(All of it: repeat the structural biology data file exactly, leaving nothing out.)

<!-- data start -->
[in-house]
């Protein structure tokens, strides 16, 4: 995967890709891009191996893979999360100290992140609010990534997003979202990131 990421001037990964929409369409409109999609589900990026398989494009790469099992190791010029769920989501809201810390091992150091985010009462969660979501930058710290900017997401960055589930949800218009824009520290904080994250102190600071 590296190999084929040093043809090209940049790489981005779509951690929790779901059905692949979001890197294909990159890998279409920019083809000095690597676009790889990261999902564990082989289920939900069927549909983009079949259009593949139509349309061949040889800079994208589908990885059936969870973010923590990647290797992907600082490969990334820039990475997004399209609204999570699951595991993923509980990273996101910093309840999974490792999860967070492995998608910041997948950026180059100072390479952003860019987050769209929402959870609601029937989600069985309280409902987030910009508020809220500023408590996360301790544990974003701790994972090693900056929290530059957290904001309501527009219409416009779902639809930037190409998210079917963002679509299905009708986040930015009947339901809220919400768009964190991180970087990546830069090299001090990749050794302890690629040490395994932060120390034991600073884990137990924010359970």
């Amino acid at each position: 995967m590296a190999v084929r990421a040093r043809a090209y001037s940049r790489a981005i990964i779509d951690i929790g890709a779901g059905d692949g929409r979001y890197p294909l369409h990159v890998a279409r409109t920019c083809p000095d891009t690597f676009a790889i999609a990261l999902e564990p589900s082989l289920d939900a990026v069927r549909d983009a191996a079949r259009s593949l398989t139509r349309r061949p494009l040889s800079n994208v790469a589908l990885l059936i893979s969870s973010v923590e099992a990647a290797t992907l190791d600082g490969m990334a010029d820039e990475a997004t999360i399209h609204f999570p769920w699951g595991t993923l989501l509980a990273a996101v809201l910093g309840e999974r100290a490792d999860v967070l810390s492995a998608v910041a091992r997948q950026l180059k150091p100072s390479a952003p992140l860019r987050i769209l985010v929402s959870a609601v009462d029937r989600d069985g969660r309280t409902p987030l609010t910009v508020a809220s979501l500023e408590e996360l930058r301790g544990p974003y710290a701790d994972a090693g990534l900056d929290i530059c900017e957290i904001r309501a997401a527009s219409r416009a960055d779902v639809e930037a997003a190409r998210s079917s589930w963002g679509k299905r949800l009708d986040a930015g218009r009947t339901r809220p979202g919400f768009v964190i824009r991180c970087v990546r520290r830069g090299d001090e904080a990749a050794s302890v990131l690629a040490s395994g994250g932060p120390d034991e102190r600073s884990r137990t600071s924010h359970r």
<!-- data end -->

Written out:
[in-house]
């Protein structure tokens, strides 16, 4: 995967890709891009191996893979999360100290992140609010990534997003979202990131 990421001037990964929409369409409109999609589900990026398989494009790469099992190791010029769920989501809201810390091992150091985010009462969660979501930058710290900017997401960055589930949800218009824009520290904080994250102190600071 590296190999084929040093043809090209940049790489981005779509951690929790779901059905692949979001890197294909990159890998279409920019083809000095690597676009790889990261999902564990082989289920939900069927549909983009079949259009593949139509349309061949040889800079994208589908990885059936969870973010923590990647290797992907600082490969990334820039990475997004399209609204999570699951595991993923509980990273996101910093309840999974490792999860967070492995998608910041997948950026180059100072390479952003860019987050769209929402959870609601029937989600069985309280409902987030910009508020809220500023408590996360301790544990974003701790994972090693900056929290530059957290904001309501527009219409416009779902639809930037190409998210079917963002679509299905009708986040930015009947339901809220919400768009964190991180970087990546830069090299001090990749050794302890690629040490395994932060120390034991600073884990137990924010359970």
């Amino acid at each position: 995967m590296a190999v084929r990421a040093r043809a090209y001037s940049r790489a981005i990964i779509d951690i929790g890709a779901g059905d692949g929409r979001y890197p294909l369409h990159v890998a279409r409109t920019c083809p000095d891009t690597f676009a790889i999609a990261l999902e564990p589900s082989l289920d939900a990026v069927r549909d983009a191996a079949r259009s593949l398989t139509r349309r061949p494009l040889s800079n994208v790469a589908l990885l059936i893979s969870s973010v923590e099992a990647a290797t992907l190791d600082g490969m990334a010029d820039e990475a997004t999360i399209h609204f999570p769920w699951g595991t993923l989501l509980a990273a996101v809201l910093g309840e999974r100290a490792d999860v967070l810390s492995a998608v910041a091992r997948q950026l180059k150091p100072s390479a952003p992140l860019r987050i769209l985010v929402s959870a609601v009462d029937r989600d069985g969660r309280t409902p987030l609010t910009v508020a809220s979501l500023e408590e996360l930058r301790g544990p974003y710290a701790d994972a090693g990534l900056d929290i530059c900017e957290i904001r309501a997401a527009s219409r416009a960055d779902v639809e930037a997003a190409r998210s079917s589930w963002g679509k299905r949800l009708d986040a930015g218009r009947t339901r809220p979202g919400f768009v964190i824009r991180c970087v990546r520290r830069g090299d001090e904080a990749a050794s302890v990131l690629a040490s395994g994250g932060p120390d034991e102190r600073s884990r137990t600071s924010h359970r």